- Patient is largely unresponsive during psychotherapy sessions.
- Advise sedatives to help calm his aggressive tendencies.
Dr. Wankede – 12/02/2009
- Patient J shows signs of sleep deprivation. Night orderly reports screaming at night coming from his room. Upon entering the room, orderlies find Patient J to be awake and hiding under the bed. Patient J refuses to come out until after they exit the room.
- When attempts were made to force patient to come out, he responded with violence, giving one orderly a black eye.
- Night orderlies report regular night terror and nightmares from Patient J. They refuse to enter the room after the last incidence of violence from the patient.
- Advise increased dosage of sedatives to help patient J sleep.
Dr. Wankede – 1/05/2009
- During psychotherapy sessions, Patient J shows signs of Persecution Complex. Claims that his ‘friend’ is responsible for him being institutionalised, and has attempted to frame him many times in the past for crimes he has not commited.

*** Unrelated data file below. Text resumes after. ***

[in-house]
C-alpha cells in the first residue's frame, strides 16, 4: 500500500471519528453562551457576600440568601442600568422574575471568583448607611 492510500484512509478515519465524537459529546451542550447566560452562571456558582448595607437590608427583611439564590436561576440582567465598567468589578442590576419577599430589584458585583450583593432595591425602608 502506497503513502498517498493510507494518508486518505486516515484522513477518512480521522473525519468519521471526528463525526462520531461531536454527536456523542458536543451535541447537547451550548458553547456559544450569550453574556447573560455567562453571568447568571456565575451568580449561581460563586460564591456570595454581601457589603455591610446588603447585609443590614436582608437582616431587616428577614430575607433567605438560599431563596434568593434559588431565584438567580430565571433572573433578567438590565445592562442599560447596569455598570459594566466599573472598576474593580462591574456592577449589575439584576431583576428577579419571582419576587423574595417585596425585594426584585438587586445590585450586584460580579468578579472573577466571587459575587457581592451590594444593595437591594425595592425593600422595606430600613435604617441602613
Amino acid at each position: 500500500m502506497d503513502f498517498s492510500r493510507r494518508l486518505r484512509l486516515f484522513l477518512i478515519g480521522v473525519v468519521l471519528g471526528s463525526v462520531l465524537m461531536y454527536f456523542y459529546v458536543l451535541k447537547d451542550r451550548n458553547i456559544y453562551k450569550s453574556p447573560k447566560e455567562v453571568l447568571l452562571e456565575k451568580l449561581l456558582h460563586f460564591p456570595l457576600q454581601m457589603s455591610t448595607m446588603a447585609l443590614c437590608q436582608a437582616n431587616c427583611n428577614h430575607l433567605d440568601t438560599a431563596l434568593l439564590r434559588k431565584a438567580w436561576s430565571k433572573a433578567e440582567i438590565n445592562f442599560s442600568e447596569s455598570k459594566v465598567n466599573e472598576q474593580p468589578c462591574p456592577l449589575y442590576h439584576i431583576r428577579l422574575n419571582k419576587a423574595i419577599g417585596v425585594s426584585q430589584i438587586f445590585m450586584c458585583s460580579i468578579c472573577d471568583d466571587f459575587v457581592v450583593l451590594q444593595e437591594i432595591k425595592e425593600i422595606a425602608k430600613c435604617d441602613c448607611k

- Has requested to see his mother. This is the first time Patient J has requested visitors since his being sent here by the court.
- Advise visit be allowed, supervised by attending doctor and orderlies.
Dr. Thomas – 10/08/2010
- Patient J showing signs of progress. Visit with his mother was a success, Patient J apologised for his behaviour during his teens, and received forgiveness and closure from mother.
- Patient J shows remorse and has taken responsibility for his actions. Increasing psychotherapy sessions to twice a week, hope to achieve breakthrough and make J admit his ‘friend’ is imaginary.
- Advise reduced dosage of sedatives and anti psychotic medications.
Dr. Thomas – 11/09/2010
- Patient J has regressed. He attacked an orderly today, screaming that it was his ‘friend in disguise’. He claimed the friend was attempting to drive him mad.